On November 24, 1993, about 1120 central standard time N38BT, an experimental, homebuilt Mustang II, registered to the pilot, William I.S. Thompson, crashed near Jackson, Mississippi, while on a 14 CFR Part 91 personal flight. Visual meteorological conditions prevailed at the time and no flight plan was filed for the local flight. The airplane was destroyed and the pilot received fatal injuries. The flight was originating at the time. Use your browsers 'back' function to return to synopsisReturn to Query Page
Witnesses at the scene stated that the airplane was observed to take off and start climbing normally. Shortly thereafter, they heard the engine fail and the airplane crashed in a field near the airport. As the rescuers attempted to help the pilot there was an explosion and the airplane was destroyed by fire.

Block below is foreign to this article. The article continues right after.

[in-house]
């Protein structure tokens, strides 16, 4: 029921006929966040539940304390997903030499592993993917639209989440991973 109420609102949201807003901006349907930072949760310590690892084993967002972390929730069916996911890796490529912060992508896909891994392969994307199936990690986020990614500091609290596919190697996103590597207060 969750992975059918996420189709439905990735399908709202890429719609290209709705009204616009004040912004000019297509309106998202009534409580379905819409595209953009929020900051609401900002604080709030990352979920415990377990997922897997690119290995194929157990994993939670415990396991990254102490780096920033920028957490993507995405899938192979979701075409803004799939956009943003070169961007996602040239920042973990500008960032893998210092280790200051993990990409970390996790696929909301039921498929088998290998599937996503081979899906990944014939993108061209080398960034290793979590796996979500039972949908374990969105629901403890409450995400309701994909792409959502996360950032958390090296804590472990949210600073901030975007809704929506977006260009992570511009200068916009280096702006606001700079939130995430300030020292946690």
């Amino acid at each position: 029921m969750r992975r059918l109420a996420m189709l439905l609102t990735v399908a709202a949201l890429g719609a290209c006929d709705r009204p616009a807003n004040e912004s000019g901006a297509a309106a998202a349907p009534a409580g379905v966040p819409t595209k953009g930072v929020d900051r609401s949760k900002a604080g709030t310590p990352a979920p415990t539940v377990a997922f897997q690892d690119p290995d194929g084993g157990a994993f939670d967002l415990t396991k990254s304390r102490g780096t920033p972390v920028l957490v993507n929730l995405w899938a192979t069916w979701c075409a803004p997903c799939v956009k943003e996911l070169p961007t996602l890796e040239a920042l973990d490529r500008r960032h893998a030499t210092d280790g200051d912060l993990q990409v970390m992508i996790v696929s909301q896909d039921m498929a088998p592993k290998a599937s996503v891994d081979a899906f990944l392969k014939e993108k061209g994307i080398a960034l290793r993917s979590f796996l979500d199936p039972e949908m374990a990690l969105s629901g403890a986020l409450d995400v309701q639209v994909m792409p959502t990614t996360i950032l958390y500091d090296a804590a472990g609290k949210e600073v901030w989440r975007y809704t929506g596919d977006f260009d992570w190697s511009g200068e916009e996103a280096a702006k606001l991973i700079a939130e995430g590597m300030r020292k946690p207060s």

The engine was removed from the wreckage and transported to a local shop. The engine, a Ford V6 automotive engine was examined and no preimpact failures or faults were found by the FAA inspector who examined the engine. The airplane records available indicated, and friends of the pilot stated that the pilot had reported that the engine had failed once before and he had purchased a heavy duty dual ignition module, and installed it inside the fuselage because he feared that the heat in the engine compartment might harm it. The ignition module was removed and shipped to the NTSB Southeast Regional Office. Attempts were made to examine the module but it was too badly heat damaged to determine if any prefire/preimpact failures were present.